What is the Difference Between Marketing and Public Relations Anyway?
Recently I’ve been sharing information on Online Marketing for small business owners and how you can effectively use these strategies for your business.
Sometimes I focus on social media but I hope that you have been able to use some of my tips on integrating all your business marketing activities together so you can start getting audience engagement and customers purchasing your products and services. I also hope that my easy tips give you clarity on how all your online activities are connected and that it makes it easier for you to understand how to put it together.
I’ve received some really great feedback and questions and because of that, I want to take the time to explain the difference between marketing and public relations.
Most people find it difficult to distinguish between marketing and public relations let alone small business owners who are wearing pretty much every hat running their business and now find themselves having to become mini-experts on marketing. And then you add into the mix social media which even furthers the confusion. You are most likely advertising on every social media platform, creating your own content and the lines are becoming very confusing.
So, despite the confusion, I’ve put together some important differences between marketing, advertising and public relations just for you – the really small business owner or individual professional selling your products and services.
Focus – marketing focuses on products and services while public relations focuses on relationships.
So on Facebook, if you post something that shows you with your pet on your business page – that is PR – that helps your followers feel like you’re a real person. But if you post a flyer promoting an item, product or service – that is marketing.
Function – marketing directly contributes to your business’ bottom line. Public relations indirectly supports your business goals and objectives.
Your business might have a mission to donate a portion of proceeds to a community service group – that’s PR. But if you make your money selling your products or services then you have to market those to generate income.
Target – marketing’s target is the customer. PR targets a range of your public and goals that support your business objectives. This can include your customers, the media, the community as examples.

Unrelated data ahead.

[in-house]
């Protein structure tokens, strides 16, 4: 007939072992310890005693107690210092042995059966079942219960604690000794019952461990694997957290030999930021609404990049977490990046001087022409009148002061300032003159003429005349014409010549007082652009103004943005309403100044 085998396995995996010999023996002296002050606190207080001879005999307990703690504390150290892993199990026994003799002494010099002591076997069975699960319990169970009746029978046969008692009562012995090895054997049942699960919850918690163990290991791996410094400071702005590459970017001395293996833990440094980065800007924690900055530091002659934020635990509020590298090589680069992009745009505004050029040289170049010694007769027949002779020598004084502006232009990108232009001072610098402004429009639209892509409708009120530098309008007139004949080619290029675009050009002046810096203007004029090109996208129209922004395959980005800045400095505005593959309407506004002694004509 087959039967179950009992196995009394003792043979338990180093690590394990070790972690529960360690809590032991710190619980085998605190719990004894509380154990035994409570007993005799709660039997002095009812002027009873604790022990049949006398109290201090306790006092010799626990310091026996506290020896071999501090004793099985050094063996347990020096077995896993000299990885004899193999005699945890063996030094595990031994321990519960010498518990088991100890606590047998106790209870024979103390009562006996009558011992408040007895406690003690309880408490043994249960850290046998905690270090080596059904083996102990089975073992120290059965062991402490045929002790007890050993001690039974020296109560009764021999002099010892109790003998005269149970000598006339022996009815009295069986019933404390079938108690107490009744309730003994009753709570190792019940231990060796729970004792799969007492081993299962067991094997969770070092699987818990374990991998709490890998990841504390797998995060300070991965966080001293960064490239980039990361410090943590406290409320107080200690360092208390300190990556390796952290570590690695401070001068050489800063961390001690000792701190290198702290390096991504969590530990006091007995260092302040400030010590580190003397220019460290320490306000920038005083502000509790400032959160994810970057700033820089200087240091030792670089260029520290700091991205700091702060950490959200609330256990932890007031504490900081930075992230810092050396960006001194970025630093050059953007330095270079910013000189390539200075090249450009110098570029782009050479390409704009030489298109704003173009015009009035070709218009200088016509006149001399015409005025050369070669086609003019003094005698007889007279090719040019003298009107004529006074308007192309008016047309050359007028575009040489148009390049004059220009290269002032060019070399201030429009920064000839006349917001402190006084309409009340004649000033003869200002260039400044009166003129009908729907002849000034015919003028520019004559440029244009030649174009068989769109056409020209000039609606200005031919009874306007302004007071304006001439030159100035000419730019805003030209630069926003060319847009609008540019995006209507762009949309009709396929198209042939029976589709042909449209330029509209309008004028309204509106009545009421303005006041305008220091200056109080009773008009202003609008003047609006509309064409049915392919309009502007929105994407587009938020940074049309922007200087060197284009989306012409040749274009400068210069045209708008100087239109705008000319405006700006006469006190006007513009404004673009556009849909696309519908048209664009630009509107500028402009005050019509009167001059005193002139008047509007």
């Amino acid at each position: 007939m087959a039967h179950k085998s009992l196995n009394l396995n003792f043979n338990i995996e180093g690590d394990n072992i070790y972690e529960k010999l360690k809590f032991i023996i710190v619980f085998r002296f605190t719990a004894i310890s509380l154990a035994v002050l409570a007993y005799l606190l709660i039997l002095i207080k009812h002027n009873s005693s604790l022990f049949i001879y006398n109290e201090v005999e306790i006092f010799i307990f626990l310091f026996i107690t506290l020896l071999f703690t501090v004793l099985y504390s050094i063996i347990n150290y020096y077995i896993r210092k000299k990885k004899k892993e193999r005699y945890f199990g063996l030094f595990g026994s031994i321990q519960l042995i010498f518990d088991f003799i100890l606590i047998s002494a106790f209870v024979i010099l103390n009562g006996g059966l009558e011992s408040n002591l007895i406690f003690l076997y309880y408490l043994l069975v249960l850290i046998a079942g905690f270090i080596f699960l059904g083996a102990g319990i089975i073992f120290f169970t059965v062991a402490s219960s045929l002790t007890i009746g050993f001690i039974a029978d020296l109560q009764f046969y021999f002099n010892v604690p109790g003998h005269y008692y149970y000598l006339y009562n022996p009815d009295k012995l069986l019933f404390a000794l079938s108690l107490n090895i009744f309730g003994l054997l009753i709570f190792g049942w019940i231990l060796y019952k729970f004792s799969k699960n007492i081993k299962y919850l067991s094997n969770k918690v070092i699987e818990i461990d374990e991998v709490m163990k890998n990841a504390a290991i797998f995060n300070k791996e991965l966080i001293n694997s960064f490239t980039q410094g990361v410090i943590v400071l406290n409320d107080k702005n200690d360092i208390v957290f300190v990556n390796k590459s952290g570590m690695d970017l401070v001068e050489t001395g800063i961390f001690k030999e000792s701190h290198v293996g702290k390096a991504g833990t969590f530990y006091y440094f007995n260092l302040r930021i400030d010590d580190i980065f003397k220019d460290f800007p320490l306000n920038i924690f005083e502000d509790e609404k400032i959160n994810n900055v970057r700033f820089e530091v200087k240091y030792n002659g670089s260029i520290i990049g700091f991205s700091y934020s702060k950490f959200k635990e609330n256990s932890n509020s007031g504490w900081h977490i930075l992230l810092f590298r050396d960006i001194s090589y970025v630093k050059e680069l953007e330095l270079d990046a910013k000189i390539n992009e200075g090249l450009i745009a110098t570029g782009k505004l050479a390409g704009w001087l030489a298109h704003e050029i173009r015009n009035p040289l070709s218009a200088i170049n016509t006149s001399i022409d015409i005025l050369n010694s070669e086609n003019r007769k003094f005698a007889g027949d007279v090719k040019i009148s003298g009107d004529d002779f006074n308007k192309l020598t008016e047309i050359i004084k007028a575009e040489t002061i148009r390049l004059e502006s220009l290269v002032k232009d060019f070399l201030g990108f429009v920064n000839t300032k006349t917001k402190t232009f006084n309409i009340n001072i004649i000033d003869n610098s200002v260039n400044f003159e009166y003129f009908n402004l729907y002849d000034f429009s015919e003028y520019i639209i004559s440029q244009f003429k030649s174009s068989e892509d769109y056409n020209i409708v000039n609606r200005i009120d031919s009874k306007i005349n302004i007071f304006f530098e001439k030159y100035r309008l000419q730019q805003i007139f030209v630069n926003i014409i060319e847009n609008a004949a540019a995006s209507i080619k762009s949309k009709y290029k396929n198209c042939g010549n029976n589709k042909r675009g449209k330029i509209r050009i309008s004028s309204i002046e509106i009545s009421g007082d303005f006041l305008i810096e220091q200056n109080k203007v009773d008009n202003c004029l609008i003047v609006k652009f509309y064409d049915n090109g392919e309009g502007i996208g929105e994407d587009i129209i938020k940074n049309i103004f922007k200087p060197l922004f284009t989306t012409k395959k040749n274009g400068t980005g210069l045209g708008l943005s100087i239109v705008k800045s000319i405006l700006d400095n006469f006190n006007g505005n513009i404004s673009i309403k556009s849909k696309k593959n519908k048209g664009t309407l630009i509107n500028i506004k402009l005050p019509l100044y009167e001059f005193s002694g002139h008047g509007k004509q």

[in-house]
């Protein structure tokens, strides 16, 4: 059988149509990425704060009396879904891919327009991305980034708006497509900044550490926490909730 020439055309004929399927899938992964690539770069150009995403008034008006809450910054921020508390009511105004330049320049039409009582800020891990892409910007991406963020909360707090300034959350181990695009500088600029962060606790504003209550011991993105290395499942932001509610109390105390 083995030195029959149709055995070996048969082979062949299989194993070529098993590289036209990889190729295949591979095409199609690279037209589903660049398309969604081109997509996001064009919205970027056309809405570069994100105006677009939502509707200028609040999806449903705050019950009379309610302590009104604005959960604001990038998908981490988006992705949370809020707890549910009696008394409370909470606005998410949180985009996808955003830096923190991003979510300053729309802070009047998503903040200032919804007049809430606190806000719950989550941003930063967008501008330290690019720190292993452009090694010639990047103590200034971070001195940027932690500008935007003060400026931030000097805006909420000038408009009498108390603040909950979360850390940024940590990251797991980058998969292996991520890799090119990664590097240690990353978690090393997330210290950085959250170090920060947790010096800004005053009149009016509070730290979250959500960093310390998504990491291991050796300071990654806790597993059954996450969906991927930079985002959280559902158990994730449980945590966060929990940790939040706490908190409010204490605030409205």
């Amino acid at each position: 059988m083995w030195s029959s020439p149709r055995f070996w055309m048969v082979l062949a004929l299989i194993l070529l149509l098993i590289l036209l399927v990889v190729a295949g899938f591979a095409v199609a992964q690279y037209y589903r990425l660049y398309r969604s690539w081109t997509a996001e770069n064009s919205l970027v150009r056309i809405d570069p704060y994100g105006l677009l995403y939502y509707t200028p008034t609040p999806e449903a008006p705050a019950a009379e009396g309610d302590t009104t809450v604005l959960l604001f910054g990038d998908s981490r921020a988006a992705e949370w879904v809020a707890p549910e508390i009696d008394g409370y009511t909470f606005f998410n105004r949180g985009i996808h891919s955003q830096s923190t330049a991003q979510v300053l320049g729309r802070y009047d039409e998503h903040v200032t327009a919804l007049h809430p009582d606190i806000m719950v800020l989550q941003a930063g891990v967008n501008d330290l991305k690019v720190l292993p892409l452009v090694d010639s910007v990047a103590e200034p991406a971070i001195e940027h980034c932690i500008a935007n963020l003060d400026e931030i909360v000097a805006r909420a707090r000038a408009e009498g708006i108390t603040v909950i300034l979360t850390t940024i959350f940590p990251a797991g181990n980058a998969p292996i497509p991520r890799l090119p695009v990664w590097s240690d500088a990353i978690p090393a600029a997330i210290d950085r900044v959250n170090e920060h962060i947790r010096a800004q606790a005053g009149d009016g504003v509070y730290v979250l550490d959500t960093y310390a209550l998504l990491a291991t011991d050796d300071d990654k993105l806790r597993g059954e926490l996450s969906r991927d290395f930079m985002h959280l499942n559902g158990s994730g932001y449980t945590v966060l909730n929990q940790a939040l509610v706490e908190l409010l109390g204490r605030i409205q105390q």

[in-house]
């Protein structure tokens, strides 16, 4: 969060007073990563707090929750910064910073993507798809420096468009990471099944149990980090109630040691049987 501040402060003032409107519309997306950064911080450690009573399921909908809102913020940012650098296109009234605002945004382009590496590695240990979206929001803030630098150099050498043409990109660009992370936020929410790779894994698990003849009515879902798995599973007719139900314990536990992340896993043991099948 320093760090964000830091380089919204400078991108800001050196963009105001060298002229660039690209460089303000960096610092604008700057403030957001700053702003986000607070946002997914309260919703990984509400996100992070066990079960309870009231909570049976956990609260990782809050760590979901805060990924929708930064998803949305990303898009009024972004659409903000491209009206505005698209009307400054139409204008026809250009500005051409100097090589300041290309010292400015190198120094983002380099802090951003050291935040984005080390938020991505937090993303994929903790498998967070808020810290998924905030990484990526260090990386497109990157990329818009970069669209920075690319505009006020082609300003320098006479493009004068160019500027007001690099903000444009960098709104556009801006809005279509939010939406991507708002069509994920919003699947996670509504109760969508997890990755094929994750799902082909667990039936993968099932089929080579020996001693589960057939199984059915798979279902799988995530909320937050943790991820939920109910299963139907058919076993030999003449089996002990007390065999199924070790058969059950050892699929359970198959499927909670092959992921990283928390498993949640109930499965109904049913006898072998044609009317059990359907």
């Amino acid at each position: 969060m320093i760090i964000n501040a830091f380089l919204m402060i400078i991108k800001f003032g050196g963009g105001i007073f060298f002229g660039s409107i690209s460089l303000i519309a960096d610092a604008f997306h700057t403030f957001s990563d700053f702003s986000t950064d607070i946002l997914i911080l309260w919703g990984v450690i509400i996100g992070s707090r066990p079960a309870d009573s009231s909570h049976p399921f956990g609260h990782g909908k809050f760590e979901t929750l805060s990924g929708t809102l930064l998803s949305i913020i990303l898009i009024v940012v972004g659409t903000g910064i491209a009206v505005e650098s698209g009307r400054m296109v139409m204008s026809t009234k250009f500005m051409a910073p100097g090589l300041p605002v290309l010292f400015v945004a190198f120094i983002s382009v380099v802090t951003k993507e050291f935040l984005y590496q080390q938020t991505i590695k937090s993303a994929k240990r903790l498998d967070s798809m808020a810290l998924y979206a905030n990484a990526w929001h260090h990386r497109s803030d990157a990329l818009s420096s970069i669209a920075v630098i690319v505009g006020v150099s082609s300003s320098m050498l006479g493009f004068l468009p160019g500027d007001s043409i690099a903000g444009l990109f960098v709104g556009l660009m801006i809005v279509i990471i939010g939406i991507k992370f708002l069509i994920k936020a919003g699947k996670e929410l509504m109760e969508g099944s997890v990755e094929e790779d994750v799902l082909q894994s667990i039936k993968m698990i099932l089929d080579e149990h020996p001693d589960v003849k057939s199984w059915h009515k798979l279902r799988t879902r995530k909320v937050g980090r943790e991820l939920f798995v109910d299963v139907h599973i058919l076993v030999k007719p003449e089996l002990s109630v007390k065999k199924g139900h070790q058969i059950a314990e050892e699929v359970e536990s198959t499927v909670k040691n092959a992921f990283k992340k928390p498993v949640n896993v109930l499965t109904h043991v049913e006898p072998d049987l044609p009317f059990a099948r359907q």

Paid, Earned and Owned Media
Paid Media – You pay for your marketing campaigns that could include print, radio, television or social media advertising.
Owned Media – are the media that belongs to you. Like your website, Facebook, social media accounts, blogs, and any other content you’ve created that lives on your own platforms. All of these are essential and is the key in the world of social media because the original content is what matters most.
Earned Media – also known as ‘free’ media is published through third parties like journalists for newspaper, radio or television stories, or other influencers. It is what you get as a result of a successful PR campaign. Earned media is when someone else is talking about you and your business making it more credible in the public’s eye and making it more valid than paid advertising. That is why social media’s word of mouth is so important because when someone else tells people how great you or your business are, people are more likely to believe it over your bragging about yourself.
So there you have it. Both marketing and public relations play significant roles in accomplishing your business goals and objectives.
Simply put marketing is all about sales and public relations focuses on your customers, media – paid and free, influencers, etc. to develop relationships and reputation.
Both are essential to effectively grow your business. Savvy business owners can learn to integrate their strategies to achieve success.
But remember even if you feel like you don’t have a lot of money to spend or time to even do it, it is essential.
There are plenty of ways that you, the small business owner and professionals can easily and affordably launch your marketing and public relations campaigns.
I’d love to hear from you. What are your thoughts or questions? Do you have a marketing campaign strategy?